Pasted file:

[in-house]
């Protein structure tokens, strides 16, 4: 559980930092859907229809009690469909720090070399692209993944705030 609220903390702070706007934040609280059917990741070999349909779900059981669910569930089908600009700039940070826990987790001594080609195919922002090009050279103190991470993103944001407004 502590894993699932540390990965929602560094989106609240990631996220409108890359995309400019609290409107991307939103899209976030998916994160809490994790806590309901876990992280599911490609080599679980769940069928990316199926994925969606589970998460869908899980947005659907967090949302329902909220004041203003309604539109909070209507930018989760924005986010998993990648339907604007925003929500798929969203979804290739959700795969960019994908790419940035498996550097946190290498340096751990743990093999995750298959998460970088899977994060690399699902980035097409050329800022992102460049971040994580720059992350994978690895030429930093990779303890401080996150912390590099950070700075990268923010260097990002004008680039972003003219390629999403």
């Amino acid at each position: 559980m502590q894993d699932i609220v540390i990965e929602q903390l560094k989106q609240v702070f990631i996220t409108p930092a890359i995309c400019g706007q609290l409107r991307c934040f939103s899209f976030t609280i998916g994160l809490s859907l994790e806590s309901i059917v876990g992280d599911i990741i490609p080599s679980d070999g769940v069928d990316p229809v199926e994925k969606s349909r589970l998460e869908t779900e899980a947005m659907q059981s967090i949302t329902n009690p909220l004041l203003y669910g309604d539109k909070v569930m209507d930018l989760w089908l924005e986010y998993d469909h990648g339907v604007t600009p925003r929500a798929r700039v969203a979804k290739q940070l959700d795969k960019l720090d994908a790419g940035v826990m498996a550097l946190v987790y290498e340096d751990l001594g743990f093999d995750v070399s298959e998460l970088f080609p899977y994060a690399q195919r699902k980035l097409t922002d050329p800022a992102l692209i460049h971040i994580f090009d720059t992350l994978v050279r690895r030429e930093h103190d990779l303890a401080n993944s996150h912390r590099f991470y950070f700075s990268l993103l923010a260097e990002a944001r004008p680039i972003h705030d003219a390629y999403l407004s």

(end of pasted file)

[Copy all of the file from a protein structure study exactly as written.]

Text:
[in-house]
């Protein structure tokens, strides 16, 4: 559980930092859907229809009690469909720090070399692209993944705030 609220903390702070706007934040609280059917990741070999349909779900059981669910569930089908600009700039940070826990987790001594080609195919922002090009050279103190991470993103944001407004 502590894993699932540390990965929602560094989106609240990631996220409108890359995309400019609290409107991307939103899209976030998916994160809490994790806590309901876990992280599911490609080599679980769940069928990316199926994925969606589970998460869908899980947005659907967090949302329902909220004041203003309604539109909070209507930018989760924005986010998993990648339907604007925003929500798929969203979804290739959700795969960019994908790419940035498996550097946190290498340096751990743990093999995750298959998460970088899977994060690399699902980035097409050329800022992102460049971040994580720059992350994978690895030429930093990779303890401080996150912390590099950070700075990268923010260097990002004008680039972003003219390629999403």
């Amino acid at each position: 559980m502590q894993d699932i609220v540390i990965e929602q903390l560094k989106q609240v702070f990631i996220t409108p930092a890359i995309c400019g706007q609290l409107r991307c934040f939103s899209f976030t609280i998916g994160l809490s859907l994790e806590s309901i059917v876990g992280d599911i990741i490609p080599s679980d070999g769940v069928d990316p229809v199926e994925k969606s349909r589970l998460e869908t779900e899980a947005m659907q059981s967090i949302t329902n009690p909220l004041l203003y669910g309604d539109k909070v569930m209507d930018l989760w089908l924005e986010y998993d469909h990648g339907v604007t600009p925003r929500a798929r700039v969203a979804k290739q940070l959700d795969k960019l720090d994908a790419g940035v826990m498996a550097l946190v987790y290498e340096d751990l001594g743990f093999d995750v070399s298959e998460l970088f080609p899977y994060a690399q195919r699902k980035l097409t922002d050329p800022a992102l692209i460049h971040i994580f090009d720059t992350l994978v050279r690895r030429e930093h103190d990779l303890a401080n993944s996150h912390r590099f991470y950070f700075s990268l993103l923010a260097e990002a944001r004008p680039i972003h705030d003219a390629y999403l407004s």